From there it was one OMG moment after another: the Gryffindor common room, Dumbledore’s office, with the Pensieve and the cabinet of memories, Harry’s invisibility cloak, a riot of Hogwarts’s portraits of past witches and wizards, painted, we learned, by a bona fide artist using members of the film crew in period costume as models.
We saw the Goblet of Fire; the Ministry of Magic’s Stalinesque, anti-Muggle “Magic Is Might” statue; Rita Skeeter’s Quick-Quotes Quill; an actual O.W.L. exam (sample question: “What spell can the Shield Charm not deflect, and why?”); a foul-tempered mandrake; far too much to describe in any comprehensive way. Videos and extended captions explained filmmaking tricks: how Hagrid was made to seem so big; how the candles appeared to float above the dinner tables; how the makeup artists succeeded in making the Gringotts goblins look like goblins.
A guide named Leanne suddenly materialized in front of the Potions classroom, eager to talk magical bug manufacturing and other potions-related topics. “There are over 1,000 glass bottles, each containing something different, sourced from more than 200 locations,” she announced.
And no, we did not know that the ginormous chess pieces that battle to the death in the first book were not computer generated, but the real thing: 12 feet tall, 225 pounds, operated by remote control.
Nor did we know that the animatronic Fawkes the Phoenix could shuffle along his perch, move his eyes, his beak and his crest, and shed real phoenix tears. The effect was so realistic that, according to another hyper-helpful guide named Virginia, the actor Richard Harris, who played Dumbledore, initially thought Fawkes was “a real bird wearing a phoenix costume.”
The other people on the tour were having as much fun as we were. A tiny boy enveloped in a Harry Potter cape stood transfixed by Buckbeak the Hippogriff, that is displayed in the “creature shop,” a room showing off some of the best imaginary animals. “Buckbeak,” he kept saying.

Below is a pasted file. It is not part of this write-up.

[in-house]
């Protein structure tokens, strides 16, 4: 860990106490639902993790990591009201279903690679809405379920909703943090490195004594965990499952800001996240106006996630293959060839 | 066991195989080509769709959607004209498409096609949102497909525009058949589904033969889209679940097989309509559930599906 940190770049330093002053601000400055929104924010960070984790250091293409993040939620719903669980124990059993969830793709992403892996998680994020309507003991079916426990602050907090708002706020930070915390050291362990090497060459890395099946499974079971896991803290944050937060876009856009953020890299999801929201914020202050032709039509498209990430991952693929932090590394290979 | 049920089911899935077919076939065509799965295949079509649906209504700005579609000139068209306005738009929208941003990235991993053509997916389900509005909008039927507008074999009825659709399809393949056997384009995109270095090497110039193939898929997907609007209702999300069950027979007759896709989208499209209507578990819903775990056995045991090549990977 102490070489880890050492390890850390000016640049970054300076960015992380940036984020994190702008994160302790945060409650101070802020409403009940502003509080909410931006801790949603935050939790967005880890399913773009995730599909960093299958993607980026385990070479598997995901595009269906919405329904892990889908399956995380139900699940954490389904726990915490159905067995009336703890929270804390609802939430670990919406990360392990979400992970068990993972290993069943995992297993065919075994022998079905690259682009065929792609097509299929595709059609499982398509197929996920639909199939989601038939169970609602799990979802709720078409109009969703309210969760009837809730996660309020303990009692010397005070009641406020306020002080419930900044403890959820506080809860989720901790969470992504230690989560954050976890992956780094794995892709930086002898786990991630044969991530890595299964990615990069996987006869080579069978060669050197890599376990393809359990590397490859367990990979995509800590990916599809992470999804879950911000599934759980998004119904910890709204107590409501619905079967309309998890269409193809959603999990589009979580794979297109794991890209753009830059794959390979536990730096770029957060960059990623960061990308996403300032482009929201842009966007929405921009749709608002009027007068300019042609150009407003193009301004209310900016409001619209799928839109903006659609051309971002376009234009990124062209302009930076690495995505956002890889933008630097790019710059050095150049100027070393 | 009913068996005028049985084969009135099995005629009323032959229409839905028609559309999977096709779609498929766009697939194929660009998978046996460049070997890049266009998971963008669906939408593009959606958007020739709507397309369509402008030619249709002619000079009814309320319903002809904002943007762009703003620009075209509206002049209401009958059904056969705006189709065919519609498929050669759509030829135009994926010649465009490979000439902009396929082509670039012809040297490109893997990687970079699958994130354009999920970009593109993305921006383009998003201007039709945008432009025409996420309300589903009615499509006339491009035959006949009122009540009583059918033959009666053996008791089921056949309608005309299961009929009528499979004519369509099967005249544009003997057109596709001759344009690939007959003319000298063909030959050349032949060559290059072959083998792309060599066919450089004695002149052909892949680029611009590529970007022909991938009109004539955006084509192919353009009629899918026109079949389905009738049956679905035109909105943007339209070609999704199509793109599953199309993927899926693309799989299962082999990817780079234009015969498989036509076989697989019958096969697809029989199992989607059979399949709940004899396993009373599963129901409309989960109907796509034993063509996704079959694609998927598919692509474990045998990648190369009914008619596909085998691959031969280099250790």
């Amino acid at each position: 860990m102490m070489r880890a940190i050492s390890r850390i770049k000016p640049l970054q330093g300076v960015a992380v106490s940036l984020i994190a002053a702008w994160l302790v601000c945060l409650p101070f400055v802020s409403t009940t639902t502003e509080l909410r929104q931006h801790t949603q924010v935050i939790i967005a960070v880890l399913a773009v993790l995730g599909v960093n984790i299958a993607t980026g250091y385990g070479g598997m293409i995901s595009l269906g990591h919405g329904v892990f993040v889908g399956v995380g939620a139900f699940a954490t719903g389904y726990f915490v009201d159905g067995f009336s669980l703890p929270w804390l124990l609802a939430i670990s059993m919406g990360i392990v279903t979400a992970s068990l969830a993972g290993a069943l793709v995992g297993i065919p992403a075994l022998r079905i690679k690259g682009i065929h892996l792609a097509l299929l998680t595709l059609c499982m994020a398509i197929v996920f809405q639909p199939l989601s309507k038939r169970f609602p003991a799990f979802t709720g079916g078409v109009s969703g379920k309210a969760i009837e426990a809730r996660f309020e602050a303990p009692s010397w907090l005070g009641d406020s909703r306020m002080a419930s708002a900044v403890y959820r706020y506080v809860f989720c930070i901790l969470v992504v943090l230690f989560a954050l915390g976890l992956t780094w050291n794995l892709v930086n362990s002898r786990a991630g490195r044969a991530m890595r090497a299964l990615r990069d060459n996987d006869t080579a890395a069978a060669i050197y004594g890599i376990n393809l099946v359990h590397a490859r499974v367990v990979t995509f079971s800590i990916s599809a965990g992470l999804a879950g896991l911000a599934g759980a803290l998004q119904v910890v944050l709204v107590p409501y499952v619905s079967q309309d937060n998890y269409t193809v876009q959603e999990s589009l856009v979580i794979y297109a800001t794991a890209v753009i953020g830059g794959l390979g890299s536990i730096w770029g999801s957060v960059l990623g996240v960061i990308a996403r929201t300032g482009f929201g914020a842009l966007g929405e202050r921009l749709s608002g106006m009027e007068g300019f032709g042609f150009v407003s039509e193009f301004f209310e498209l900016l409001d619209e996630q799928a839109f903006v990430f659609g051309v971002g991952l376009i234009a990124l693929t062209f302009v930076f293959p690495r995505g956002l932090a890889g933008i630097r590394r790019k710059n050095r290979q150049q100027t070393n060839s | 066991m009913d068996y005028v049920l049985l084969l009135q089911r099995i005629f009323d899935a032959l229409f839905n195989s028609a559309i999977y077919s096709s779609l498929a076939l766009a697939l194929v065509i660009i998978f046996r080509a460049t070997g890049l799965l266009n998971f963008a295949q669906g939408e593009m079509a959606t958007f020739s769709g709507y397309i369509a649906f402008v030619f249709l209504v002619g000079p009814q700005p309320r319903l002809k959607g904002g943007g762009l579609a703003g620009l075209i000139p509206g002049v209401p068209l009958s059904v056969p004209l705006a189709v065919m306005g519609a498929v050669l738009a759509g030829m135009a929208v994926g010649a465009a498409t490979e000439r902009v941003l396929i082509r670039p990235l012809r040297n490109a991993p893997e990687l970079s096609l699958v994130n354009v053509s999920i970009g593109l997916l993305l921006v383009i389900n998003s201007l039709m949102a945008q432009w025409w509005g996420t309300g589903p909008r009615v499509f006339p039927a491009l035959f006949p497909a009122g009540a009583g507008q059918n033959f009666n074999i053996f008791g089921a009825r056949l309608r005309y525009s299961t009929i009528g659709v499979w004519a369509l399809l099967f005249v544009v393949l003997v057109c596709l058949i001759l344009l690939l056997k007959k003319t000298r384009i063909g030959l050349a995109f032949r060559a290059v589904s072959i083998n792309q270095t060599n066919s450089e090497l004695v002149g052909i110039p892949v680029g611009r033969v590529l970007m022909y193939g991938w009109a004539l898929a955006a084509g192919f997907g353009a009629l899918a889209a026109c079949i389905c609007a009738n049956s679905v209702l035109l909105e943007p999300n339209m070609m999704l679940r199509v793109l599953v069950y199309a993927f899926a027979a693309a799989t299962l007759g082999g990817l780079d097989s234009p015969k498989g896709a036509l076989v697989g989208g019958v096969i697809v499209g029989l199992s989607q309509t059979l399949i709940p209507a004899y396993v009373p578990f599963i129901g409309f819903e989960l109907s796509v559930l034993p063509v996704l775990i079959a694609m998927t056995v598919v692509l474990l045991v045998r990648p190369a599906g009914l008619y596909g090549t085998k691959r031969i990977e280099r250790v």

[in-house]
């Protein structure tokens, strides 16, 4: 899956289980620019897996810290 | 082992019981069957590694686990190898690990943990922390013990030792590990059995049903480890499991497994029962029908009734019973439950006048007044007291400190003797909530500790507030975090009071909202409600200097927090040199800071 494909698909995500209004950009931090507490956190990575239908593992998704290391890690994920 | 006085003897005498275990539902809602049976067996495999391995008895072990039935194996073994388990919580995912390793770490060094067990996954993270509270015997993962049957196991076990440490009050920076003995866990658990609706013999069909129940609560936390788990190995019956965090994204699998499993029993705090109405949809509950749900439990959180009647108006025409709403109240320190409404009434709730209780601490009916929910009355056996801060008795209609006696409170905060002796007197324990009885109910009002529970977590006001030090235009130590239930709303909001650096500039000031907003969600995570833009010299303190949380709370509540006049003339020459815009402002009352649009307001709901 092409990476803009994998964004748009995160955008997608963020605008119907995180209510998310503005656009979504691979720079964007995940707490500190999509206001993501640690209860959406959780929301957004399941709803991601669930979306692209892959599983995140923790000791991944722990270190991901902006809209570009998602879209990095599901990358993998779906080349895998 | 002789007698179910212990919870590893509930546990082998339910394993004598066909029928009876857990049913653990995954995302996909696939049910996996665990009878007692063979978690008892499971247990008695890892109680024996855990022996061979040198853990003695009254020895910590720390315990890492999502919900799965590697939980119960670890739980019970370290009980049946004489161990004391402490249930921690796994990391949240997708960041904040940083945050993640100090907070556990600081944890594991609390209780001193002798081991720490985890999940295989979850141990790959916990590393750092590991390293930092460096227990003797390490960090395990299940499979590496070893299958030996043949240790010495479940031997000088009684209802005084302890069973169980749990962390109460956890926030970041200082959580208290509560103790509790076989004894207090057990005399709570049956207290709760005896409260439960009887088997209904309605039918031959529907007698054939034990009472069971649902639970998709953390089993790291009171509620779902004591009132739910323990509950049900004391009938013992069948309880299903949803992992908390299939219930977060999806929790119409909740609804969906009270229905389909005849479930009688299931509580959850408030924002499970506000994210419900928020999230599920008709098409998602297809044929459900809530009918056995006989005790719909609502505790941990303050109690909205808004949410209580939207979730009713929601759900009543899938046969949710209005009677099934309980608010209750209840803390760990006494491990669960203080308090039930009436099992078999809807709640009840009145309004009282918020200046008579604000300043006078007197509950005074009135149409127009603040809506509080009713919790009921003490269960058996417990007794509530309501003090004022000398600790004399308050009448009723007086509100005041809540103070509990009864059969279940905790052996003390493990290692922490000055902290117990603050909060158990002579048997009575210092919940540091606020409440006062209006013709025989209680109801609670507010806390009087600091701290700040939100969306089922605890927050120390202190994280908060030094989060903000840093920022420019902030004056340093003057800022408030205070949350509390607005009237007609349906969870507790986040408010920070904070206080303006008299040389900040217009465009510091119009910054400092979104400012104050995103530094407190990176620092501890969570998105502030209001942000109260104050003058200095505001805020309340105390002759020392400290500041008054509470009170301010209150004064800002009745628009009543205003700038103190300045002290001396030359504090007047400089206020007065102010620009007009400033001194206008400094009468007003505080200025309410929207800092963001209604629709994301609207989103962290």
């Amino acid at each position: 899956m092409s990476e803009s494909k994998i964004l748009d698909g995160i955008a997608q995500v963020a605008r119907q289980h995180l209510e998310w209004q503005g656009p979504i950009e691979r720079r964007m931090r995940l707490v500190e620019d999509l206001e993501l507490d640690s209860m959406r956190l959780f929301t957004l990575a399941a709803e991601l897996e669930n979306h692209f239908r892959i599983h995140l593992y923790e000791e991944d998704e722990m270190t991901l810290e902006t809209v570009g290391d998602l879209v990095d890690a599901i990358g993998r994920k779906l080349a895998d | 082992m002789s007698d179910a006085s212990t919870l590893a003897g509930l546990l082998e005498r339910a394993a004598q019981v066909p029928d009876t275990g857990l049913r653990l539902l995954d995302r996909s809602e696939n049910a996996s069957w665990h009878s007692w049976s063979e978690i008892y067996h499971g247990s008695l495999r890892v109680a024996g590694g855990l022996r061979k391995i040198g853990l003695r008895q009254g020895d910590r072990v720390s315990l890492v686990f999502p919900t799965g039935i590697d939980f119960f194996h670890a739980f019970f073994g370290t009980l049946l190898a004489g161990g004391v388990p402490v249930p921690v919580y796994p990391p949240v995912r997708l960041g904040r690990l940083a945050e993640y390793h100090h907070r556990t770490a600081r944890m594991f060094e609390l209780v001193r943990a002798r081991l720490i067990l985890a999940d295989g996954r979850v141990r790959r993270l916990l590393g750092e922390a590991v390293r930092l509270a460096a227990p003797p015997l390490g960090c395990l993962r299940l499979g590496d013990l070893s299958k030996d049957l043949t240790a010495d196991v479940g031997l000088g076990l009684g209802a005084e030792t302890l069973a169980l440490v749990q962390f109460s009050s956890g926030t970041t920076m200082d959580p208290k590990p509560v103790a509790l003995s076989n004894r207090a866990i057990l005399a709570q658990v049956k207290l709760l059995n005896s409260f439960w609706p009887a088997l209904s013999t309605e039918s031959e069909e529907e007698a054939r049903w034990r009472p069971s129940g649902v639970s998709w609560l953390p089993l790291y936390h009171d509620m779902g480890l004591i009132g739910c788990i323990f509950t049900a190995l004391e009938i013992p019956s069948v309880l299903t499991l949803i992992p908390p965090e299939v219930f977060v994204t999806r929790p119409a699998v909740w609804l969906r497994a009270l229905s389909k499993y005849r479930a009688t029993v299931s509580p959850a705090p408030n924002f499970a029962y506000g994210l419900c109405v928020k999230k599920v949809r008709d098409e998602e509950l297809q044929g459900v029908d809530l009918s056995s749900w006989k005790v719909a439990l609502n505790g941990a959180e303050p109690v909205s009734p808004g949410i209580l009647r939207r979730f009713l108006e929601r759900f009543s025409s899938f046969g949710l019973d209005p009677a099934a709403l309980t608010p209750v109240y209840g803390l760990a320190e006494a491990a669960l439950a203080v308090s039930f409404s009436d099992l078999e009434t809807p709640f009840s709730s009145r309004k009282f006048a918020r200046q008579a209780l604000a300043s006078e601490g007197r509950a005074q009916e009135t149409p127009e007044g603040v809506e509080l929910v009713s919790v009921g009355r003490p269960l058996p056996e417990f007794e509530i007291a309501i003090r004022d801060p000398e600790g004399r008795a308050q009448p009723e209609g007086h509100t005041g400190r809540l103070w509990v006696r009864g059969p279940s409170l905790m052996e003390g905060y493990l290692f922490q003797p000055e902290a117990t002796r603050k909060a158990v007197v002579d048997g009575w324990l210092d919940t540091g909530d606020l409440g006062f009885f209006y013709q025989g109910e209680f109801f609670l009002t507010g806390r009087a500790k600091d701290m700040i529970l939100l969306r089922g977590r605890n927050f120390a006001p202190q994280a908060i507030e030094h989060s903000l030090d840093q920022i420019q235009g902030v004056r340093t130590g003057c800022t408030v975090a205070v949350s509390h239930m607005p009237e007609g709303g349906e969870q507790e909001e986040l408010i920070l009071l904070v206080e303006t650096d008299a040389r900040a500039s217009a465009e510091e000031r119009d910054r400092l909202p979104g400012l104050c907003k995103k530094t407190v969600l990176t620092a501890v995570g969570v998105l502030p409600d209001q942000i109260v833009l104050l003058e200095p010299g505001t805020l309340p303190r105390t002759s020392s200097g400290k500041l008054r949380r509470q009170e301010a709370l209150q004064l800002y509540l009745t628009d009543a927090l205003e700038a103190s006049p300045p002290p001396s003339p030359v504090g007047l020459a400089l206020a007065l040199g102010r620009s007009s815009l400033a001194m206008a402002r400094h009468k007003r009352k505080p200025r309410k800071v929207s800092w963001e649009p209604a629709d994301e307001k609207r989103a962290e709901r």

We walked down Diagon Alley. We saw an extraordinarily detailed model of Hogwarts, exactly one-forty-second the real size, which was used for exterior shots. We walked through Ollivanders Wand Shop, which now has thousands of wand boxes in it — each one engraved with the names of a Potter movie cast or crew member, from the biggest star to the humblest driver or cook. In the gift shop, a worker named Matthew, who seemed to be dressed like one of the Weasley twins and who said he had seen each film five or six times, tried to interest us in a Voldemort wand. He himself was saving up for one, he added, and planned to “use it a lot.” Money flowed magically from my pocket. Using my parental Shield Charm to deflect Isobel’s sudden desire, two months shy of her 13th birthday, to possess her own movie tie-in magic wand, I let her buy a black T-shirt identifying her as a member of the Harry Potter film crew. I bought a key chain affixed with Hermione’s time-turner, which enables its owner to return to the past. I bought a refrigerator magnet with a moving photo of Harry on it for my older daughter, Alice, 15, who was not pleased about not being there. I bought some enchanted candy. I spent more than 50 pounds.
“If mediocre Harry Potter fans like us bought so much, just think what the real fans will do,” Isobel said.
Yes, it all added up to too much. But I predict that parents will have to pry their children, and possibly themselves, physically away from the tour. It is a rare thing, seeing children this enthralled by something they can’t plug in.
I also bought Isobel a cup of butterbeer, made from a secret recipe meant to suggest shortbread and butterscotch.
O.K., it was not “literally magic in a cup,” as the woman behind the counter claimed. But because of some clever alchemy, the amount of foam on the top increases as you drink it, so that in the end you are left with a thick pile of butterbeer foam that was not there when you started.
Isobel was bewitched, and flummoxed. “I don’t understand,” she kept saying. And she beamed like the small child she used to be.
Tickets for the Warner Bros. Studio Tour: The Making of Harry Potter are £28 for adults and £21 ($43.50 and $32.60, at $1.55 to the pound) for children and must be bought in advance. For more information, visit